Ishmael Beah used symbolism to represent the theme of oppression and freedom in his book A Long Way Gone. There are several rationales why authors use symbolism and imagery. For instance, symbolism enables an author to present their ideas by applying cultural symbols and imageries known to the target audience to represent teachable values (Pourkalhor and Esfandiari 28). For Beah, the movement of the authors experience from his original culture to the culture of the society that he was addressing presented the use of symbolism to achieve effective communication. The author notes in the preface that, his high school friends had, begun to suspect I have not told them the full story of my life (Beah vii). This paper seeks to demonstrate how Beah applied symbolism and imagery to develop the main theme of the story. From the analysis, it has been noted and shall be discussed how the author used the experience of running from the snake, and fire and smoke to symbolize oppression and the flag to represent freedom. In the first paragraph, the paper discusses the use of the encounter with the snake to symbolize oppression.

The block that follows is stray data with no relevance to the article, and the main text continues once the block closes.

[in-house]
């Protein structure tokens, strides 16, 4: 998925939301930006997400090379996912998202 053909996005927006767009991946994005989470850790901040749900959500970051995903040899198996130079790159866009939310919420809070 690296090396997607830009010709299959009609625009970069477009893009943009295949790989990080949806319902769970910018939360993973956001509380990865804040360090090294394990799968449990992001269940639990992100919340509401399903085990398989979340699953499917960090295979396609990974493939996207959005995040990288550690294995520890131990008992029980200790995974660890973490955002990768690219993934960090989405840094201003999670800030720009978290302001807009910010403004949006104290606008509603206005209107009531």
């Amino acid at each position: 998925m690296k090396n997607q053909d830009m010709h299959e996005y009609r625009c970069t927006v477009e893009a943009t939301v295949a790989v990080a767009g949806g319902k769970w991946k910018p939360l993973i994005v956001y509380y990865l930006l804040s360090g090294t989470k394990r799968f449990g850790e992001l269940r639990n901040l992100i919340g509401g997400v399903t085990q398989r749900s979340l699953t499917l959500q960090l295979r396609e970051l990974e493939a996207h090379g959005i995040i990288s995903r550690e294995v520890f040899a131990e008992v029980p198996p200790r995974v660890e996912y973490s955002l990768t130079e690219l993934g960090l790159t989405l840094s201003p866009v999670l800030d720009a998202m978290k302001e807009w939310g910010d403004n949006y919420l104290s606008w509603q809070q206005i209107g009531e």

The encounter with the snake symbolizes oppression as an unapproachable, frightful, and unstoppable force. Aggressors have always used oppression to cause a commotion in the society. As a scare tactic, the use of oppression ensures that the members of the society act in a way that is fitting to their objectives. In the text, Beah uses the encounter with the snake to denote how aggressors use the strategy to demobilize the society. He writes, I accidentally stepped on the tail of a snake. It started hissing and scuttling toward me. I ran as fast as I could for a long time (Beah 72). The experience is similar to the structure of the oppression that the author and the citizens of the country witnessed. In the first sentence, the author infers that boy soldiers do not intend to enter into the war but do so accidentally (Wessells 119). Upon meeting the troops while they were hiding in the forests, the boy soldiers encountered the oppressive aggressors that forced them into becoming soldiers (Beah 38). In the second sentence, the author comments on the actions of the snake following the accidental encounter. In this, the author symbolizes the use of scare strategies that the oppressors used to intimidate the boy soldiers into action. For instance during Beahs recruitment when [they] were asked to line up for the recruitment after the rebels scared an old man with a gunshot close to the head (Beah 48). The last of the structure of oppression symbolized by the encounter is how the author ran for a long time. The author in this iteration depicts the lasting effects of an oppressive encounter. The lasting impact of the oppression is evidence by the life of the author where, long after the end of the war and rehabilitation, the author still traumatic memories. The author symbolizes that after oppressive encounter rehabilitation takes a long time (Wessells 108). The author also uses fire and smoke to symbolize the impact of oppression as described in the succeeding paragraph.